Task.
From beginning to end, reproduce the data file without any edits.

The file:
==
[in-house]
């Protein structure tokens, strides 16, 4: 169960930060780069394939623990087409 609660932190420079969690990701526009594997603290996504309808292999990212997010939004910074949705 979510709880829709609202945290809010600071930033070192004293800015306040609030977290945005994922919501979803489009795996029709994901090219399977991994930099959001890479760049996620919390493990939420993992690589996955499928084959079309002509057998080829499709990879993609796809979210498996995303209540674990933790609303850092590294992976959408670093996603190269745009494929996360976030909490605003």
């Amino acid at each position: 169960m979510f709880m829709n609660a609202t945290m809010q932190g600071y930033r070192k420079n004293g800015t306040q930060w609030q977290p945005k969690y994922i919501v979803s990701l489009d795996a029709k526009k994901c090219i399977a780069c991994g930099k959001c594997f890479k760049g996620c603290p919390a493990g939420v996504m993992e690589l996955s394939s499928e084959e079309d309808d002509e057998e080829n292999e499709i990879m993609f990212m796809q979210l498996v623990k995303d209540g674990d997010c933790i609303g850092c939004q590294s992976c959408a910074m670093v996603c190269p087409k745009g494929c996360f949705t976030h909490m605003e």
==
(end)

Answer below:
[in-house]
């Protein structure tokens, strides 16, 4: 169960930060780069394939623990087409 609660932190420079969690990701526009594997603290996504309808292999990212997010939004910074949705 979510709880829709609202945290809010600071930033070192004293800015306040609030977290945005994922919501979803489009795996029709994901090219399977991994930099959001890479760049996620919390493990939420993992690589996955499928084959079309002509057998080829499709990879993609796809979210498996995303209540674990933790609303850092590294992976959408670093996603190269745009494929996360976030909490605003």
């Amino acid at each position: 169960m979510f709880m829709n609660a609202t945290m809010q932190g600071y930033r070192k420079n004293g800015t306040q930060w609030q977290p945005k969690y994922i919501v979803s990701l489009d795996a029709k526009k994901c090219i399977a780069c991994g930099k959001c594997f890479k760049g996620c603290p919390a493990g939420v996504m993992e690589l996955s394939s499928e084959e079309d309808d002509e057998e080829n292999e499709i990879m993609f990212m796809q979210l498996v623990k995303d209540g674990d997010c933790i609303g850092c939004q590294s992976c959408a910074m670093v996603c190269p087409k745009g494929c996360f949705t976030h909490m605003e």